Using a pilot system we have categorised this review as: Current question - update pending. (See "Published notes" section for an explanation).
Diarrhoea is a common problem for travellers, particularly travellers going from developed to less developed nations. The illness is frequently caused by a bacterial infection. Although the illness is unlikely to result in death, diarrhoea can disrupt travel plans and lead to severe or incapacitating symptoms. The review showed that antibiotic treatment shortens the duration and severity of diarrhoea. Persons taking antibiotics reported more side effects, but most side effects were minor, or resolved on stopping the antibiotic.
Antibiotic treatment is associated with shorter duration of diarrhoea but higher incidence of side-effects. Trials generally do not report duration of post-treatment diarrhoea using time-to-event analyses, and should do.
Using a pilot system we have categorised this review as: Current question - update pending (See "Published notes" section for an explanation).
Traveller's diarrhoea is a syndrome frequently encountered in persons crossing an international boundary. Diarrhoea can lead to significant discomfort and interference with travel plans. Bacterial pathogens are a frequent cause of this syndrome. Several antibiotics have been tested for efficacy in reducing the duration and severity of the illness.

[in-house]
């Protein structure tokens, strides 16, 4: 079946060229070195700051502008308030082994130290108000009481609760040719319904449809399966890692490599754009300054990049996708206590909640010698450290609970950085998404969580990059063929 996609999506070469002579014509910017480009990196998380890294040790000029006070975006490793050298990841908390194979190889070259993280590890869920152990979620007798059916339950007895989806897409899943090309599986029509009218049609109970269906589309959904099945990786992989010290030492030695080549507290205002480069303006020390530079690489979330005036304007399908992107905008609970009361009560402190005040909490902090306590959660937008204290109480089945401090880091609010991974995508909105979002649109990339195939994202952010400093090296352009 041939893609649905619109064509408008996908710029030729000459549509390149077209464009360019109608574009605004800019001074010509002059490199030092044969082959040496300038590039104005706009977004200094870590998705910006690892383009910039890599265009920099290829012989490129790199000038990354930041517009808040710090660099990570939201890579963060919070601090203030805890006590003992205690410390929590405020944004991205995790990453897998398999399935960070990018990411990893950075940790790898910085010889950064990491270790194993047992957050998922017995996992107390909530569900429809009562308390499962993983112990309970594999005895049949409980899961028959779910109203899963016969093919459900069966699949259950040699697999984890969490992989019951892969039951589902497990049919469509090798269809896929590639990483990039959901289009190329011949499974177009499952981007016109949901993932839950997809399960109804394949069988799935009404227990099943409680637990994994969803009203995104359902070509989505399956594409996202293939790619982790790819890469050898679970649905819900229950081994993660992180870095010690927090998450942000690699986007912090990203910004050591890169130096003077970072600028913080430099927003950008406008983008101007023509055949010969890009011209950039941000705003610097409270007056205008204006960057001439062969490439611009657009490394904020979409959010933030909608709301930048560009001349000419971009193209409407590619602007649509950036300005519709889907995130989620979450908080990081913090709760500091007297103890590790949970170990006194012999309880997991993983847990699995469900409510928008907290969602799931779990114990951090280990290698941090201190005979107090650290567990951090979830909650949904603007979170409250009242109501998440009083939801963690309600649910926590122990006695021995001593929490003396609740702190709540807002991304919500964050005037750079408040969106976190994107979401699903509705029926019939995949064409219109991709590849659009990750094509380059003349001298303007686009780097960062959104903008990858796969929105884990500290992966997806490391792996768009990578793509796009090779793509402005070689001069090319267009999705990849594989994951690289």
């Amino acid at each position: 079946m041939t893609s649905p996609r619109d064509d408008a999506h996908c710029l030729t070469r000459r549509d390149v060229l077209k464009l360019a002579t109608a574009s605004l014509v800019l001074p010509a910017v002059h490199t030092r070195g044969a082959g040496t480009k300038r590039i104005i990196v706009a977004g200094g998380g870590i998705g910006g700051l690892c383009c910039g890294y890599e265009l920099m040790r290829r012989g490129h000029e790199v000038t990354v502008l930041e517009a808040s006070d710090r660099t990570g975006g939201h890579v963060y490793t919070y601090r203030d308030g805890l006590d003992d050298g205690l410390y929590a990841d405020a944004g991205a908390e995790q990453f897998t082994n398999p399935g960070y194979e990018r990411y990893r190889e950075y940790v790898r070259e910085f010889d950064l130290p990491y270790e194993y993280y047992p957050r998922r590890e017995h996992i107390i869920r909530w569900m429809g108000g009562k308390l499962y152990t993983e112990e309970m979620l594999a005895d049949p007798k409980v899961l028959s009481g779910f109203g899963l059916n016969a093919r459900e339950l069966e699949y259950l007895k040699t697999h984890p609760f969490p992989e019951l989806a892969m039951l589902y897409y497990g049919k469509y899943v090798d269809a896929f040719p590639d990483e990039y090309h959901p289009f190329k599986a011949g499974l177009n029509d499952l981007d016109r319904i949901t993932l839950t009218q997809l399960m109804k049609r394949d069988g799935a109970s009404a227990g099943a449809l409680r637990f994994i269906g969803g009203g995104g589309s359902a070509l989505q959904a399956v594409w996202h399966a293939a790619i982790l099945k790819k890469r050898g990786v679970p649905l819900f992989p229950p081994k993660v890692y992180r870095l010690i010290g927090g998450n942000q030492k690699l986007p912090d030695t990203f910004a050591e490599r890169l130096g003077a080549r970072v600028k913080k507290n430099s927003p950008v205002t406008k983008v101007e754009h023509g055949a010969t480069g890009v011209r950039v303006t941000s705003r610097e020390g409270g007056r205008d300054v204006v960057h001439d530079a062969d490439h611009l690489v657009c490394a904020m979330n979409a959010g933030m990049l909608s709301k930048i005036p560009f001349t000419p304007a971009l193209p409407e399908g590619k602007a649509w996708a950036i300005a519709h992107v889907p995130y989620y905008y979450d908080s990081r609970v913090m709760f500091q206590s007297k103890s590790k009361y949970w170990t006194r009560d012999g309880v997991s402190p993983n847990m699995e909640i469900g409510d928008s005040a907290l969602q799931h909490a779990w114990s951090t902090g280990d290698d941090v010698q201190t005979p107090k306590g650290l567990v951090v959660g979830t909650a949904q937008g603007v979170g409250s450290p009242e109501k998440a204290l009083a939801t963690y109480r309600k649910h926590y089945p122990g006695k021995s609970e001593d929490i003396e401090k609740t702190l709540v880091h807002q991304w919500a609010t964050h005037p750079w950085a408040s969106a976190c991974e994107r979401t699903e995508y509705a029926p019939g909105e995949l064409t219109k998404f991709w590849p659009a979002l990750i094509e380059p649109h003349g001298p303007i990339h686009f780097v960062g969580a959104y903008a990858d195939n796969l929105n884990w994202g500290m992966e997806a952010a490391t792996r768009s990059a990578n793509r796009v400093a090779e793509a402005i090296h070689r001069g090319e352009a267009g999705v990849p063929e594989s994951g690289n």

The aims of this review were to assess the effects of antibiotics on traveller's diarrhoea in relation to duration of illness, severity of illness, and adverse effects of medications.
The Cochrane Collaboration Trials Register, MEDLINE, and EMBASE were searched. Additional trials were identified by hand searching. Content experts were contacted.
All trials in any language in which travellers older than 5 years were randomly allocated to treatment for acute non-bloody diarrhoea with antibiotics and where the causative organism is not known at allocation.
Two reviewers assessed trial quality and extracted data.
Twenty published studies met inclusion and quality criteria for inclusion. Twelve studies were placebo-controlled.
A meta-analysis for the primary outcome was not feasible. All of the 10 trials reported a significant reduction in duration of diarrhoea in participants treated with antibiotics compared with placebo.
Data from two trials demonstrated a small reduction for antibiotic treated patients in the number of unformed stools passed per each 24 hour period from randomisation up to 72 hours.
Data from six trials demonstrated a greater number of participants being cured of diarrhoea by 72 hours (odds ratio 5.90, 95% confidence interval 4.06 to 8.57).
Data regarding side effects were available from five trials. There was wide variation in the prevalence of side effects reported in different trials. Persons taking antibiotics experienced more side effects than those taking placebo (odds ratio 2.37, 95% confidence interval 1.50 to 3.75).